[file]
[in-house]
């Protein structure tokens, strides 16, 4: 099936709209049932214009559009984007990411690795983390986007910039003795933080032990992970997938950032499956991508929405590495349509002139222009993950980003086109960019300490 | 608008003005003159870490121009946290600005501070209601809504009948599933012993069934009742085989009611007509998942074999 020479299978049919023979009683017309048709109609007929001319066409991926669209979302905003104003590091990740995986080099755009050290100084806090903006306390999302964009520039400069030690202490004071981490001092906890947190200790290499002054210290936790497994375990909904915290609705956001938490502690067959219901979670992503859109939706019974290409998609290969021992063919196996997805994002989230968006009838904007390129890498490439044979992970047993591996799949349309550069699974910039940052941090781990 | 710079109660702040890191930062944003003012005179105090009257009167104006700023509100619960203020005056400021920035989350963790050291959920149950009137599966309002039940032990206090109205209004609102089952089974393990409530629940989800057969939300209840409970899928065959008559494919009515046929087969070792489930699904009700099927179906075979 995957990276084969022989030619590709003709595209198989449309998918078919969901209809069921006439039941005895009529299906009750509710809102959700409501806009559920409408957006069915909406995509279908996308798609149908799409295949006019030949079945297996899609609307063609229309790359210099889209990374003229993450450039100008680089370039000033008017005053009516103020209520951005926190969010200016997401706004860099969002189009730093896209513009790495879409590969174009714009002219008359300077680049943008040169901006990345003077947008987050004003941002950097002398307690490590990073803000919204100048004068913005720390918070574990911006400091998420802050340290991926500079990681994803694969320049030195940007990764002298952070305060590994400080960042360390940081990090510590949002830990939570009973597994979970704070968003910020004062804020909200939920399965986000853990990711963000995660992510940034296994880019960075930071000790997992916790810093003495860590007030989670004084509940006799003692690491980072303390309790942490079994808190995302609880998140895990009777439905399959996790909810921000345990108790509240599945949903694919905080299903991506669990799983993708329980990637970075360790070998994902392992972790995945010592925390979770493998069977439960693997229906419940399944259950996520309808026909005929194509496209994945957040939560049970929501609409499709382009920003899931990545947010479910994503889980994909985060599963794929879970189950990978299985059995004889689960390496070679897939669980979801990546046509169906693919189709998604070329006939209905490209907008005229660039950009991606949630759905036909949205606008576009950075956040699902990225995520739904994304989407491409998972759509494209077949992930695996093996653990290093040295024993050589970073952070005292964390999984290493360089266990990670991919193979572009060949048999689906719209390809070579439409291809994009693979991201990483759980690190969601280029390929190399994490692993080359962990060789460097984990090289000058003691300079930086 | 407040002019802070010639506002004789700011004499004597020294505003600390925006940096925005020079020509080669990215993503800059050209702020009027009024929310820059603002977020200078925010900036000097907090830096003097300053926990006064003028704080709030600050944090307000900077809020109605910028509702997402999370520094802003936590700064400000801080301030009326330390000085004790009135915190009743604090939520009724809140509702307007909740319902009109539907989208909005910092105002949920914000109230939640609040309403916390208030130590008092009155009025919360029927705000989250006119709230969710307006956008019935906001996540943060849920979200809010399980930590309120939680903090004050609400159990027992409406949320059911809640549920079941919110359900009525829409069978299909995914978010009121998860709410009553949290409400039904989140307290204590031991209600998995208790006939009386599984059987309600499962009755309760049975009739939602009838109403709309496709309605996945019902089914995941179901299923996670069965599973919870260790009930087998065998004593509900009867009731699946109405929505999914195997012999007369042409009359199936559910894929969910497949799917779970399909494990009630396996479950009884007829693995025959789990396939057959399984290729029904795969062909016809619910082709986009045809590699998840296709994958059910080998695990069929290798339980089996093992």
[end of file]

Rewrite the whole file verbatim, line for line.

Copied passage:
[in-house]
């Protein structure tokens, strides 16, 4: 099936709209049932214009559009984007990411690795983390986007910039003795933080032990992970997938950032499956991508929405590495349509002139222009993950980003086109960019300490 | 608008003005003159870490121009946290600005501070209601809504009948599933012993069934009742085989009611007509998942074999 020479299978049919023979009683017309048709109609007929001319066409991926669209979302905003104003590091990740995986080099755009050290100084806090903006306390999302964009520039400069030690202490004071981490001092906890947190200790290499002054210290936790497994375990909904915290609705956001938490502690067959219901979670992503859109939706019974290409998609290969021992063919196996997805994002989230968006009838904007390129890498490439044979992970047993591996799949349309550069699974910039940052941090781990 | 710079109660702040890191930062944003003012005179105090009257009167104006700023509100619960203020005056400021920035989350963790050291959920149950009137599966309002039940032990206090109205209004609102089952089974393990409530629940989800057969939300209840409970899928065959008559494919009515046929087969070792489930699904009700099927179906075979 995957990276084969022989030619590709003709595209198989449309998918078919969901209809069921006439039941005895009529299906009750509710809102959700409501806009559920409408957006069915909406995509279908996308798609149908799409295949006019030949079945297996899609609307063609229309790359210099889209990374003229993450450039100008680089370039000033008017005053009516103020209520951005926190969010200016997401706004860099969002189009730093896209513009790495879409590969174009714009002219008359300077680049943008040169901006990345003077947008987050004003941002950097002398307690490590990073803000919204100048004068913005720390918070574990911006400091998420802050340290991926500079990681994803694969320049030195940007990764002298952070305060590994400080960042360390940081990090510590949002830990939570009973597994979970704070968003910020004062804020909200939920399965986000853990990711963000995660992510940034296994880019960075930071000790997992916790810093003495860590007030989670004084509940006799003692690491980072303390309790942490079994808190995302609880998140895990009777439905399959996790909810921000345990108790509240599945949903694919905080299903991506669990799983993708329980990637970075360790070998994902392992972790995945010592925390979770493998069977439960693997229906419940399944259950996520309808026909005929194509496209994945957040939560049970929501609409499709382009920003899931990545947010479910994503889980994909985060599963794929879970189950990978299985059995004889689960390496070679897939669980979801990546046509169906693919189709998604070329006939209905490209907008005229660039950009991606949630759905036909949205606008576009950075956040699902990225995520739904994304989407491409998972759509494209077949992930695996093996653990290093040295024993050589970073952070005292964390999984290493360089266990990670991919193979572009060949048999689906719209390809070579439409291809994009693979991201990483759980690190969601280029390929190399994490692993080359962990060789460097984990090289000058003691300079930086 | 407040002019802070010639506002004789700011004499004597020294505003600390925006940096925005020079020509080669990215993503800059050209702020009027009024929310820059603002977020200078925010900036000097907090830096003097300053926990006064003028704080709030600050944090307000900077809020109605910028509702997402999370520094802003936590700064400000801080301030009326330390000085004790009135915190009743604090939520009724809140509702307007909740319902009109539907989208909005910092105002949920914000109230939640609040309403916390208030130590008092009155009025919360029927705000989250006119709230969710307006956008019935906001996540943060849920979200809010399980930590309120939680903090004050609400159990027992409406949320059911809640549920079941919110359900009525829409069978299909995914978010009121998860709410009553949290409400039904989140307290204590031991209600998995208790006939009386599984059987309600499962009755309760049975009739939602009838109403709309496709309605996945019902089914995941179901299923996670069965599973919870260790009930087998065998004593509900009867009731699946109405929505999914195997012999007369042409009359199936559910894929969910497949799917779970399909494990009630396996479950009884007829693995025959789990396939057959399984290729029904795969062909016809619910082709986009045809590699998840296709994958059910080998695990069929290798339980089996093992």